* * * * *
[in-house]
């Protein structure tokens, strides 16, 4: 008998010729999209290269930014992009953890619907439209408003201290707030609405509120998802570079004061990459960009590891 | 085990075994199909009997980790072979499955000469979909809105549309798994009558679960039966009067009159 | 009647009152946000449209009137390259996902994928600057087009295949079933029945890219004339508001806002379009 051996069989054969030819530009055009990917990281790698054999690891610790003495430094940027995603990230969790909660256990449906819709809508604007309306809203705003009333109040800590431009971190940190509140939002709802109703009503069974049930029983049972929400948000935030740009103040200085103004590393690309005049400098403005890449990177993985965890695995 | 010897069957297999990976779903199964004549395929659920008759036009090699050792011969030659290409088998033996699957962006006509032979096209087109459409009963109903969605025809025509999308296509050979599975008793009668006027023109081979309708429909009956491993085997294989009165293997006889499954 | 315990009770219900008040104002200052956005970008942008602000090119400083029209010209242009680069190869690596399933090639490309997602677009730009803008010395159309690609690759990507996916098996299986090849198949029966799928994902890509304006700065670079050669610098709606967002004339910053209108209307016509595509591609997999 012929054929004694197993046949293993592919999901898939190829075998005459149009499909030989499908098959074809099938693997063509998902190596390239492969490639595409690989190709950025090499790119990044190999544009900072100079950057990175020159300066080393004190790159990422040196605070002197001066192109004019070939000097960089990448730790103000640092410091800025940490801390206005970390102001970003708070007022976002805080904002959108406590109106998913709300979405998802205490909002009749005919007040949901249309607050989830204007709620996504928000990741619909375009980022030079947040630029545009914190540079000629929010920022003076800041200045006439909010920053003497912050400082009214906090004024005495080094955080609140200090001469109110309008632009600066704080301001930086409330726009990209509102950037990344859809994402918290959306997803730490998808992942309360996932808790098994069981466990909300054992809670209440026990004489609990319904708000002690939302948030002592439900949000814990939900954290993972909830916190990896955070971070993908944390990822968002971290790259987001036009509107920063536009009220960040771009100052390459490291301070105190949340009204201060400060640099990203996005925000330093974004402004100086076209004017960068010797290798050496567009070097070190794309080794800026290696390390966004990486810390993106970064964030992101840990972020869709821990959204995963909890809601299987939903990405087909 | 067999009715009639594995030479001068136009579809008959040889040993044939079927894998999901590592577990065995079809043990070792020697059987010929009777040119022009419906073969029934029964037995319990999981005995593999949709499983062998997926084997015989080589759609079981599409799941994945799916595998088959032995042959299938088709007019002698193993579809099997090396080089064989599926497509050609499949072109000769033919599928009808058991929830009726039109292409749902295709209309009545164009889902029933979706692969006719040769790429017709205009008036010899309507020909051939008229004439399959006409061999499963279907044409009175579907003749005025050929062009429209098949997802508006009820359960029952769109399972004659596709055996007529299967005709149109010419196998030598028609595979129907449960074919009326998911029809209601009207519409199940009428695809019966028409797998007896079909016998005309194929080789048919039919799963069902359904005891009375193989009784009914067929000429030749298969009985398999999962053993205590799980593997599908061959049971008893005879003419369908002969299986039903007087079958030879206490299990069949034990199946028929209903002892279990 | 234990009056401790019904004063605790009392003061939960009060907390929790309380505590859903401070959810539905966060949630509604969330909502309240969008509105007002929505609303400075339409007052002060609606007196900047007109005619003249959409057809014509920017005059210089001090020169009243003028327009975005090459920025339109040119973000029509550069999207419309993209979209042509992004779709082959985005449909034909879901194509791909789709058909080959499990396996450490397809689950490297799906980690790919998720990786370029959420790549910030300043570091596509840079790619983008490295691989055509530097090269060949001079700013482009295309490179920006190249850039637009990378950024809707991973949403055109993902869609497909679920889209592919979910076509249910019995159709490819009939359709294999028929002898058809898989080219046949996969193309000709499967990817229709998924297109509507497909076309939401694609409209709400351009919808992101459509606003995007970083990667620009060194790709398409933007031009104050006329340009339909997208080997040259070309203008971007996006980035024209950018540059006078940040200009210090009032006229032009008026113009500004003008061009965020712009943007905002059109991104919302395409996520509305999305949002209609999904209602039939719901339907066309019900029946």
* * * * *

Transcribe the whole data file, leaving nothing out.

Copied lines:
[in-house]
């Protein structure tokens, strides 16, 4: 008998010729999209290269930014992009953890619907439209408003201290707030609405509120998802570079004061990459960009590891 | 085990075994199909009997980790072979499955000469979909809105549309798994009558679960039966009067009159 | 009647009152946000449209009137390259996902994928600057087009295949079933029945890219004339508001806002379009 051996069989054969030819530009055009990917990281790698054999690891610790003495430094940027995603990230969790909660256990449906819709809508604007309306809203705003009333109040800590431009971190940190509140939002709802109703009503069974049930029983049972929400948000935030740009103040200085103004590393690309005049400098403005890449990177993985965890695995 | 010897069957297999990976779903199964004549395929659920008759036009090699050792011969030659290409088998033996699957962006006509032979096209087109459409009963109903969605025809025509999308296509050979599975008793009668006027023109081979309708429909009956491993085997294989009165293997006889499954 | 315990009770219900008040104002200052956005970008942008602000090119400083029209010209242009680069190869690596399933090639490309997602677009730009803008010395159309690609690759990507996916098996299986090849198949029966799928994902890509304006700065670079050669610098709606967002004339910053209108209307016509595509591609997999 012929054929004694197993046949293993592919999901898939190829075998005459149009499909030989499908098959074809099938693997063509998902190596390239492969490639595409690989190709950025090499790119990044190999544009900072100079950057990175020159300066080393004190790159990422040196605070002197001066192109004019070939000097960089990448730790103000640092410091800025940490801390206005970390102001970003708070007022976002805080904002959108406590109106998913709300979405998802205490909002009749005919007040949901249309607050989830204007709620996504928000990741619909375009980022030079947040630029545009914190540079000629929010920022003076800041200045006439909010920053003497912050400082009214906090004024005495080094955080609140200090001469109110309008632009600066704080301001930086409330726009990209509102950037990344859809994402918290959306997803730490998808992942309360996932808790098994069981466990909300054992809670209440026990004489609990319904708000002690939302948030002592439900949000814990939900954290993972909830916190990896955070971070993908944390990822968002971290790259987001036009509107920063536009009220960040771009100052390459490291301070105190949340009204201060400060640099990203996005925000330093974004402004100086076209004017960068010797290798050496567009070097070190794309080794800026290696390390966004990486810390993106970064964030992101840990972020869709821990959204995963909890809601299987939903990405087909 | 067999009715009639594995030479001068136009579809008959040889040993044939079927894998999901590592577990065995079809043990070792020697059987010929009777040119022009419906073969029934029964037995319990999981005995593999949709499983062998997926084997015989080589759609079981599409799941994945799916595998088959032995042959299938088709007019002698193993579809099997090396080089064989599926497509050609499949072109000769033919599928009808058991929830009726039109292409749902295709209309009545164009889902029933979706692969006719040769790429017709205009008036010899309507020909051939008229004439399959006409061999499963279907044409009175579907003749005025050929062009429209098949997802508006009820359960029952769109399972004659596709055996007529299967005709149109010419196998030598028609595979129907449960074919009326998911029809209601009207519409199940009428695809019966028409797998007896079909016998005309194929080789048919039919799963069902359904005891009375193989009784009914067929000429030749298969009985398999999962053993205590799980593997599908061959049971008893005879003419369908002969299986039903007087079958030879206490299990069949034990199946028929209903002892279990 | 234990009056401790019904004063605790009392003061939960009060907390929790309380505590859903401070959810539905966060949630509604969330909502309240969008509105007002929505609303400075339409007052002060609606007196900047007109005619003249959409057809014509920017005059210089001090020169009243003028327009975005090459920025339109040119973000029509550069999207419309993209979209042509992004779709082959985005449909034909879901194509791909789709058909080959499990396996450490397809689950490297799906980690790919998720990786370029959420790549910030300043570091596509840079790619983008490295691989055509530097090269060949001079700013482009295309490179920006190249850039637009990378950024809707991973949403055109993902869609497909679920889209592919979910076509249910019995159709490819009939359709294999028929002898058809898989080219046949996969193309000709499967990817229709998924297109509507497909076309939401694609409209709400351009919808992101459509606003995007970083990667620009060194790709398409933007031009104050006329340009339909997208080997040259070309203008971007996006980035024209950018540059006078940040200009210090009032006229032009008026113009500004003008061009965020712009943007905002059109991104919302395409996520509305999305949002209609999904209602039939719901339907066309019900029946």